• sesame says

      I think the drinks affect different people in different ways. I think drinking tea and coffee is okay, as long as there is some moderation there. Alcohol and soda probably occasionally. I believe the Japanese also drink lots of tea, and their complexion is generally known to be good so probably it’s the lifestyle and diet as a whole too?

  7. KTee says

    A speaker at a beauty workshop i attended years ago said that we needed to drink 6 cups of water to make up for the dehydration caused by a cup of coffee or tea!! I have no idea how true was that but i agree that coffee and tea do make me feel more ‘thirsty’.

  8. jolie says

    i’ve got a question for discussion: between suntanning and smoking(either 1st hand/2nd hand smoking), which do you guys think harm the skin more? causing it to be dry/lack of collagen etc?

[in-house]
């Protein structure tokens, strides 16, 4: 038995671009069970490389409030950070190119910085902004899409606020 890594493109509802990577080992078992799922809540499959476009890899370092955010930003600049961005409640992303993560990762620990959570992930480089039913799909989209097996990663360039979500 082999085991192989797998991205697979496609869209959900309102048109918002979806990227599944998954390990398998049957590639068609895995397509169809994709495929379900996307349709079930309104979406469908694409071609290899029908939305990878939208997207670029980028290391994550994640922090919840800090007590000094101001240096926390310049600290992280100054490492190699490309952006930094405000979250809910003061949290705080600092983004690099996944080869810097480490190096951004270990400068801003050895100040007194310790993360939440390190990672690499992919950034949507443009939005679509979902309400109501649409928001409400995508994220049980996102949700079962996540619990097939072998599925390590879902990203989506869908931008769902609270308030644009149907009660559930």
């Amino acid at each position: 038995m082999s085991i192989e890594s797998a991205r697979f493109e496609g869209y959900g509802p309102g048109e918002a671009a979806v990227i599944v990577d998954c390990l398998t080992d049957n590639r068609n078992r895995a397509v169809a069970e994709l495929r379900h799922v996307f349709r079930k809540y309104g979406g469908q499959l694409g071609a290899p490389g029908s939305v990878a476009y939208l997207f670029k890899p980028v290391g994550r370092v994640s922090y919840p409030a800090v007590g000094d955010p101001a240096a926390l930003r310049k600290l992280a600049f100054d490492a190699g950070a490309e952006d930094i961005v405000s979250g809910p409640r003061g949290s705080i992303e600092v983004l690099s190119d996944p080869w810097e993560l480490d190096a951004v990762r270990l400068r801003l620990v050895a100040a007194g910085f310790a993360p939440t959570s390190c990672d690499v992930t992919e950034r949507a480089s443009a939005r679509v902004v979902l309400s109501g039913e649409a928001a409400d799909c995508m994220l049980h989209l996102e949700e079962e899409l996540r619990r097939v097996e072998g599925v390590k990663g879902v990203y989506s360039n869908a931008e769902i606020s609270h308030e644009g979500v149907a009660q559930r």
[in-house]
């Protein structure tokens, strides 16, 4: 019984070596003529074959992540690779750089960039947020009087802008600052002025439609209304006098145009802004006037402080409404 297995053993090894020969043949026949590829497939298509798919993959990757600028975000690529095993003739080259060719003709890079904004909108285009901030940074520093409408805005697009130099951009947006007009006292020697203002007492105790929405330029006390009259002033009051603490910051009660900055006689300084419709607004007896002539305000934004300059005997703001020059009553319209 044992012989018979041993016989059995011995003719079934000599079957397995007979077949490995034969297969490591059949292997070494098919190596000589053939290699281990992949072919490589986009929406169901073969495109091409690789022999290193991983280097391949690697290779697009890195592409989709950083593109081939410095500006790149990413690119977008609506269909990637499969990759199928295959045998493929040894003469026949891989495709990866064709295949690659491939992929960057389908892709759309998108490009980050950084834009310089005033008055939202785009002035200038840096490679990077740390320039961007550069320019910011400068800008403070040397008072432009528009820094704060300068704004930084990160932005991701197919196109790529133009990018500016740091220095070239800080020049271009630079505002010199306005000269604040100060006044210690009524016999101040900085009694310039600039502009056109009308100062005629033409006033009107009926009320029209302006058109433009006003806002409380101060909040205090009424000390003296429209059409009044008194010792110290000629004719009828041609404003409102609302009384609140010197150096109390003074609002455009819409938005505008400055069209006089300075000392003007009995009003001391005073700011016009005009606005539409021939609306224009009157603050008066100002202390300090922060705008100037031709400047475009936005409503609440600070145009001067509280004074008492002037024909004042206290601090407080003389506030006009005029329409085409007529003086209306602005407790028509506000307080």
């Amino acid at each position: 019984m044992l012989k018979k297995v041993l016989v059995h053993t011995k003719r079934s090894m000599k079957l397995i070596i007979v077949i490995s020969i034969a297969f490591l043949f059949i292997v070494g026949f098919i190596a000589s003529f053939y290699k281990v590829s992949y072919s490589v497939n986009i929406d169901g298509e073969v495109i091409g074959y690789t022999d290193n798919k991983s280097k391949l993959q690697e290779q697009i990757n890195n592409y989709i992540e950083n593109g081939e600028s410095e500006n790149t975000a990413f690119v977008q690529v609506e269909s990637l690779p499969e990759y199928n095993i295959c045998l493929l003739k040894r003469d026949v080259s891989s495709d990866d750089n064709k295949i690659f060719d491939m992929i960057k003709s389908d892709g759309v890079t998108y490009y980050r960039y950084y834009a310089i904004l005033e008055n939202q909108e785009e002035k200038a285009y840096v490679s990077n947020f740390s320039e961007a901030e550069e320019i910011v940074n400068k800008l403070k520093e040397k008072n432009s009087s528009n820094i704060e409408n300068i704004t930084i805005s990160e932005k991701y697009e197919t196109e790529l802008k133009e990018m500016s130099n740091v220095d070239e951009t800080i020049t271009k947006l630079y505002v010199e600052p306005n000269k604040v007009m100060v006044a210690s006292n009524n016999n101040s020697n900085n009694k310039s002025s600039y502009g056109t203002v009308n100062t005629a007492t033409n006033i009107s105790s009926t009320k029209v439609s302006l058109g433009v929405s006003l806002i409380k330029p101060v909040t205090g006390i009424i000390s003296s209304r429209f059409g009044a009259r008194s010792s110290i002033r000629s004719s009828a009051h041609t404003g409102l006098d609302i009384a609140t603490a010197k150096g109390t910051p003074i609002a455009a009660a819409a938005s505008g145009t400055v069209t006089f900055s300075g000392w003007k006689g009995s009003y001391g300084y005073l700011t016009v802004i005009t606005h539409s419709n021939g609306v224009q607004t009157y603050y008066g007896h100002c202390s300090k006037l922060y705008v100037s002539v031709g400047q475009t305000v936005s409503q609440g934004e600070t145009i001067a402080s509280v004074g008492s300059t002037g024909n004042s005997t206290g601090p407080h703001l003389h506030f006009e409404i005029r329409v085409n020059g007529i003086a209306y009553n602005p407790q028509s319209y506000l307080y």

• sesame says

      I would say both are harmful and smoking is bad for health but if you want me to choose, I’ll say suntanning does more harm to the skin based on my experience.

  9. stiffedneck says

    I’ve just recently did a quick research on the internet to see how many cups of water to make up for drinking one cup of coffee. And now they say that still count that one cup of coffee as your daily liquid intake. 98% of coffee itself is water while the other 2% is flavor (coffee). My gf drinks 4 cups of coffee a day, doesn’t drink any water, and sometimes a bit of tea and her skin’s fine. While her sister lives much a healthier lifestyle, yet her skin’s always bad and dermatologists are her friend. So I don’t know what to make out of that.
    I also read a lot of articles saying that whatever your weight is (in pounds), divide that number in half, and that’s how many ounces you should drink a day because not everyone’s the same. So say I’m 100 lbs, I should drink 50 ounces a day. I don’t drink water, so everyday I drink 52 oz of green tea (3 tea bags).

    • sesame says